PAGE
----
linnupesa 03-16-2012 05:53 PM

OK Wile E. C. Your purely subjective opine about your 2 vs 4-stroke gas usage is good to hear. Lugging gas around in or outside the boat is a poor idea anyway. The less used the better.

Is the read about fuel stabilizers and shellac build-up if you use "old" fuel true? Or is it just "profit in a bottle" for the dealer? I've used really old fuel many times with no noticeable bad effects. The consumptions you mention give me no concerns about storage. Or you would have said so, right?

The thread got started because I recall a sea-faring author I respect very much for his down-to-earth approaches and knowledge being quite against 4-strokes. (sv Whisper?) Perhaps in his days the designs were not yet as advanced and there was merit to the argument, but things may have evolved now. ( or de-volved, looking to Washington DC )

Coyote 03-16-2012 06:18 PM

OK, a little more information:

I was dead set against 4 stroke outboards. I bought mine because in California 2-stroke engines are virtually illegal. I was angry at having to buy one. My anger lasted one day: As soon as I used it and saw how much better it was, I was sold. I still dislike being forced to have a 4-stroke, but I have to say the engine has been a success.

My dislike of 4-strokes is similar to yours: I like simple and easy to repair and light. I assume I will have to fix it some place with no parts, no tools, and no help and no manual.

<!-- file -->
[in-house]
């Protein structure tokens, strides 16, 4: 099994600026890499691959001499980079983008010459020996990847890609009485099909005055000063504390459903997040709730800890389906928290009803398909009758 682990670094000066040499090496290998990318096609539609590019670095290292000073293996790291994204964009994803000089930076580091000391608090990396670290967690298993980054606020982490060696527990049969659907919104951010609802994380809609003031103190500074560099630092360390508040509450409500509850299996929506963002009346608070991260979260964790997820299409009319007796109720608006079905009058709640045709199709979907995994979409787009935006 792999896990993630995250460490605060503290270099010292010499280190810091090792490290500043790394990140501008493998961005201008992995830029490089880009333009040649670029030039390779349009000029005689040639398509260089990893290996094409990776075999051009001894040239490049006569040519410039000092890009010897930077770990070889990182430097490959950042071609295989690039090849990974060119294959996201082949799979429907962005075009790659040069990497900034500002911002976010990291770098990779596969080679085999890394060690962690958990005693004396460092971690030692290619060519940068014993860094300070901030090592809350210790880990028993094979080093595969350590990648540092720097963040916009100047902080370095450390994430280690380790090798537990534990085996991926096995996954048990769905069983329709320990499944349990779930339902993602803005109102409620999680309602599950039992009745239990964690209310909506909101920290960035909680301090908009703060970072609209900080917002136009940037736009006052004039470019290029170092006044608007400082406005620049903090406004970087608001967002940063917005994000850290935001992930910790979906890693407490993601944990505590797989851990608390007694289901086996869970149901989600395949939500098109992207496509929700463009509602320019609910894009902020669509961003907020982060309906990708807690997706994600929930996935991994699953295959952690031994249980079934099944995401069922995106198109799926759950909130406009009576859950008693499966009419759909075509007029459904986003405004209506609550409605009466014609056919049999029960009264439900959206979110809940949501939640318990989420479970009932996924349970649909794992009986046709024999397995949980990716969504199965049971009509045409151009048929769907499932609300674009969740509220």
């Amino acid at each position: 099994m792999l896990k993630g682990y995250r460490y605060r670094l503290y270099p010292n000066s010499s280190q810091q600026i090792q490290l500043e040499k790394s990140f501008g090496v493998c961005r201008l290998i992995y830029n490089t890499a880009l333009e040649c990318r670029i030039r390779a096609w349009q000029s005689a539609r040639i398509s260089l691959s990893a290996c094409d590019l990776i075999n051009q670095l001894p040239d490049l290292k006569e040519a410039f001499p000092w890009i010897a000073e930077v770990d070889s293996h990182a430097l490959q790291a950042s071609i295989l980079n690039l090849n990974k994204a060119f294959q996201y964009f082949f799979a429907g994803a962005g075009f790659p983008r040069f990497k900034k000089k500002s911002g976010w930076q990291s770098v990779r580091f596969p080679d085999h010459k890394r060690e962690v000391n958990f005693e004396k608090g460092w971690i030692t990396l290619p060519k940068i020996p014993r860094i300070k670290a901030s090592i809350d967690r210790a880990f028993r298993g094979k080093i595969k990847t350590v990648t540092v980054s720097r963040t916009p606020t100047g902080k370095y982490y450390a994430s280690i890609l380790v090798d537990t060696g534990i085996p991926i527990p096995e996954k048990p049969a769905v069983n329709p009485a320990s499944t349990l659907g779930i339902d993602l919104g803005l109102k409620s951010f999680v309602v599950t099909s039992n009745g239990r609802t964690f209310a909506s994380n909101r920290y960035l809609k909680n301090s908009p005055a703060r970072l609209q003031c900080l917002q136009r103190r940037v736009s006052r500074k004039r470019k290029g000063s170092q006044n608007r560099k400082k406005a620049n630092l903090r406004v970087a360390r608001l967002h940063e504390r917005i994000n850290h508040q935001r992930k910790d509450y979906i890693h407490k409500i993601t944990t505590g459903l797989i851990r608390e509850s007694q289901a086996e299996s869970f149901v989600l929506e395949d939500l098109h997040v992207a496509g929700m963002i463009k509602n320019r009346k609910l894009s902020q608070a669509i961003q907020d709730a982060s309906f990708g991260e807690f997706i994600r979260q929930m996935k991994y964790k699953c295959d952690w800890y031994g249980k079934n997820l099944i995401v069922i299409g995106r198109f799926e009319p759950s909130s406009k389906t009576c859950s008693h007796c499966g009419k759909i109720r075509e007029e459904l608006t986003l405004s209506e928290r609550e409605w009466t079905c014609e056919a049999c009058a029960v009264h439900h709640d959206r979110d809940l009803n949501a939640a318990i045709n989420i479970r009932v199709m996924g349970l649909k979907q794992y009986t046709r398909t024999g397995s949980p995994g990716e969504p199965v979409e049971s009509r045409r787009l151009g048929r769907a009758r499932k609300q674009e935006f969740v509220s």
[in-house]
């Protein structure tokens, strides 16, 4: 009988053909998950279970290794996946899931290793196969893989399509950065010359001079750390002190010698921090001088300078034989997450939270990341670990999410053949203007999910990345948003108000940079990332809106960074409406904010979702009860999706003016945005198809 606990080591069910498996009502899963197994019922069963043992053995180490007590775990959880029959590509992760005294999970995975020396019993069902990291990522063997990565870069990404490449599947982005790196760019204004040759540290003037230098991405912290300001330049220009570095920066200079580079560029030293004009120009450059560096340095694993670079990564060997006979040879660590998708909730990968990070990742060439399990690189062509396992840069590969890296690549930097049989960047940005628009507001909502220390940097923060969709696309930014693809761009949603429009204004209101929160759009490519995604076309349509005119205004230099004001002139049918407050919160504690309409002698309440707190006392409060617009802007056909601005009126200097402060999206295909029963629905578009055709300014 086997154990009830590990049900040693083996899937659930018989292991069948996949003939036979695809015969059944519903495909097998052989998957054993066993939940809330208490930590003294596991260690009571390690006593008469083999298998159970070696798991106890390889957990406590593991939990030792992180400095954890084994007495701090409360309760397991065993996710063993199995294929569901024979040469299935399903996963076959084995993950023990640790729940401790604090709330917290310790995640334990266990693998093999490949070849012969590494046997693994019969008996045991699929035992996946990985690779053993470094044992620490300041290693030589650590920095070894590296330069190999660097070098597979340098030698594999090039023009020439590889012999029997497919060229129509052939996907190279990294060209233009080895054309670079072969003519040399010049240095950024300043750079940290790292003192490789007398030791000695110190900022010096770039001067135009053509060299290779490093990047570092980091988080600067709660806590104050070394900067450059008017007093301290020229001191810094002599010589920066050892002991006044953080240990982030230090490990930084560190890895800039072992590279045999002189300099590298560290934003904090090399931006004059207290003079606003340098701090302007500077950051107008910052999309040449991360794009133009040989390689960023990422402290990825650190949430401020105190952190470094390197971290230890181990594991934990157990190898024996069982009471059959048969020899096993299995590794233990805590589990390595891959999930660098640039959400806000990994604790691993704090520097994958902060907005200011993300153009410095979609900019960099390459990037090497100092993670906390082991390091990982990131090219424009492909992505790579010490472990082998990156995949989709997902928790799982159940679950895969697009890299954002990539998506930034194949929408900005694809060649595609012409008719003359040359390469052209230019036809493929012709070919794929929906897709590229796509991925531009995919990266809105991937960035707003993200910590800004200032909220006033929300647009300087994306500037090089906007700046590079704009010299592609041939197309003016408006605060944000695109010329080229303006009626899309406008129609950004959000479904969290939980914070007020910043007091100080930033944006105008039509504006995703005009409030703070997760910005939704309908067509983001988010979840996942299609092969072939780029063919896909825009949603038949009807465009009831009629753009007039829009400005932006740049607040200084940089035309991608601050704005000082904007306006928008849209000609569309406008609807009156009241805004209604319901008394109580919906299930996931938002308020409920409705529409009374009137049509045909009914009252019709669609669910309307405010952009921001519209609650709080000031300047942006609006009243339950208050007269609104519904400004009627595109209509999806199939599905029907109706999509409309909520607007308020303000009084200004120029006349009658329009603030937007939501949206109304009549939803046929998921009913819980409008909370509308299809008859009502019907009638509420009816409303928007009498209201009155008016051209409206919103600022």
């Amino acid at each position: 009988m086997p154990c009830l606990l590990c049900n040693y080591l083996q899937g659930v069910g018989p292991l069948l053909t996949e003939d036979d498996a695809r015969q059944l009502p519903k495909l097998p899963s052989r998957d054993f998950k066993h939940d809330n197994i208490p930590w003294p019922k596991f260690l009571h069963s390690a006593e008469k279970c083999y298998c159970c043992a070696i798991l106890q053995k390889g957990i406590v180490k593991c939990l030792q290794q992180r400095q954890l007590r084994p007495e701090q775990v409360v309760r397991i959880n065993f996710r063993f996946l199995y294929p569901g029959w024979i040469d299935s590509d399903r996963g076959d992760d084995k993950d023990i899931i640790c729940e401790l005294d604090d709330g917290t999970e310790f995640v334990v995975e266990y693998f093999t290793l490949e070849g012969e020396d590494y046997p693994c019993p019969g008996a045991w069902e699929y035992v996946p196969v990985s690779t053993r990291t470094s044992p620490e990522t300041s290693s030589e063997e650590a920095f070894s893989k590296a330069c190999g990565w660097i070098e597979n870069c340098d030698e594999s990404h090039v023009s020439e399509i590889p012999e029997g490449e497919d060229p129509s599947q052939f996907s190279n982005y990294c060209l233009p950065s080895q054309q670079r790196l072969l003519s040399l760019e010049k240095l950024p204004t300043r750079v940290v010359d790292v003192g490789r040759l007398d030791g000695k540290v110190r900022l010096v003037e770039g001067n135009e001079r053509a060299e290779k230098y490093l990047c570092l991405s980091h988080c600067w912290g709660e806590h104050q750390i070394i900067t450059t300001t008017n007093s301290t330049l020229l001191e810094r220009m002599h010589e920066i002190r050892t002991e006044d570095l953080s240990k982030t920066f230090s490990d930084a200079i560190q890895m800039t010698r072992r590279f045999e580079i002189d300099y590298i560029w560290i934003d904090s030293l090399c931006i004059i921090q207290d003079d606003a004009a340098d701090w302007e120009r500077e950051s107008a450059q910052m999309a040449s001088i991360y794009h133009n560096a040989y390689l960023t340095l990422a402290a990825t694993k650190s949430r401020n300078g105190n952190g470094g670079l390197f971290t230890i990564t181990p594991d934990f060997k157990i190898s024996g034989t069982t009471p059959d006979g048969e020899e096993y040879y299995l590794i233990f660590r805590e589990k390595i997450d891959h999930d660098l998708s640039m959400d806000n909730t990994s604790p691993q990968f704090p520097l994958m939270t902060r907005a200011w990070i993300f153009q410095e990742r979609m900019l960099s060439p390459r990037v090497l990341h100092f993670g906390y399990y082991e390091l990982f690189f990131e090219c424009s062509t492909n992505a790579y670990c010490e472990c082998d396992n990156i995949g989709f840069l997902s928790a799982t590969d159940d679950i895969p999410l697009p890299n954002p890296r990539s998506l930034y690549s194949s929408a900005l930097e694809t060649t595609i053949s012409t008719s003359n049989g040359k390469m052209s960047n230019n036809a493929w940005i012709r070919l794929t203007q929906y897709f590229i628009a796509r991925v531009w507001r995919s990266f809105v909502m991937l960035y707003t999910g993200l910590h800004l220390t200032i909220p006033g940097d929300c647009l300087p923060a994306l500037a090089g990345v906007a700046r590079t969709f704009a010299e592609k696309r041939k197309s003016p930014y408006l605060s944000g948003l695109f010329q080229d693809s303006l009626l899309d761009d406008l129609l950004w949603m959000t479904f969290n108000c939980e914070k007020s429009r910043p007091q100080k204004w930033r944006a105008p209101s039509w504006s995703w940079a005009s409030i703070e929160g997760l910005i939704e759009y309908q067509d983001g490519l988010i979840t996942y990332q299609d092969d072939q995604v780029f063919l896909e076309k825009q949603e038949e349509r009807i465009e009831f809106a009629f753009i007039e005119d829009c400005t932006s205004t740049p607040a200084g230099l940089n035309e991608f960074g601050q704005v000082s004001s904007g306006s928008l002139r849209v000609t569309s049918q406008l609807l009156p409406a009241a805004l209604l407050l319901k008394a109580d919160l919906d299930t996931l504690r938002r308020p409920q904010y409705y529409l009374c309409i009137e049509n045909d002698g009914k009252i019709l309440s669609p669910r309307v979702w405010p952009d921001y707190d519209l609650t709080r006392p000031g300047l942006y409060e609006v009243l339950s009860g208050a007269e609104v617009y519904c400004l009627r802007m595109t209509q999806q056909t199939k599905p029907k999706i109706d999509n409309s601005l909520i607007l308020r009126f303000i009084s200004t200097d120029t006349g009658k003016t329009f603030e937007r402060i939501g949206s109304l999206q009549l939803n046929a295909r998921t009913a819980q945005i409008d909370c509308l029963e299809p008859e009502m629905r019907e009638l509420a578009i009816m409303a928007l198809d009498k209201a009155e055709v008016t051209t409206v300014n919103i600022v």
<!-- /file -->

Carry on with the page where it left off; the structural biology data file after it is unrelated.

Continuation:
I've never needed any repair though. Ever. Nothing. Not so much as a spark plug cleaning. I think your point about evolution is spot-on. My outboard (A Mercury, but I see the same reliability in Honda, Nissan, etc.) just works.

The only problem I ever had was when the motor was 4 hours old: A motorhome ran into it and crushed it. The guy replaced it with insurance.

Old fuel: Yes, especially in California. I have problems with old fuel in my Honda generator, not with my outboard. It runs bad gas just fine. The Honda just won't take bad gas and I have to run it dry on each use to keep the jets clean. If it sits for a couple weeks it gets sticky and won't run well.

I usually use my folding dinghy aboard with no motor, so I don't have a lot of experience carrying the engine, but a 9 day Catalina trip I used my 3 gallon can and stored it in the chain locker which drains overboard. I had to tow the dinghy so I use it only when it is worth the effort and the risk is low. I never refilled the tank on that trip and had some left when I got home.

The Honda generator uses so little gas I use aluminum quart bottles for gas, also stored in the chain locker. 2-4 hours every few days means I don't have to use the diesel for charging batteries.

My boat is just 30 feet and the dinghy is problematic in general. As I said, I like simple, so small works for me.

I see you caught the Wile thing. Three reasons for the name:

1) I have always loved Wile because he NEVER gives up regardless what happens and always has self-confidence no matter how misplaced.

2) When I was a child a Coyote licked my face one night while I slept.

3) Coyotes are ubiquitous where I live and have been frequent companions when camping alone.

linnupesa 03-16-2012 07:04 PM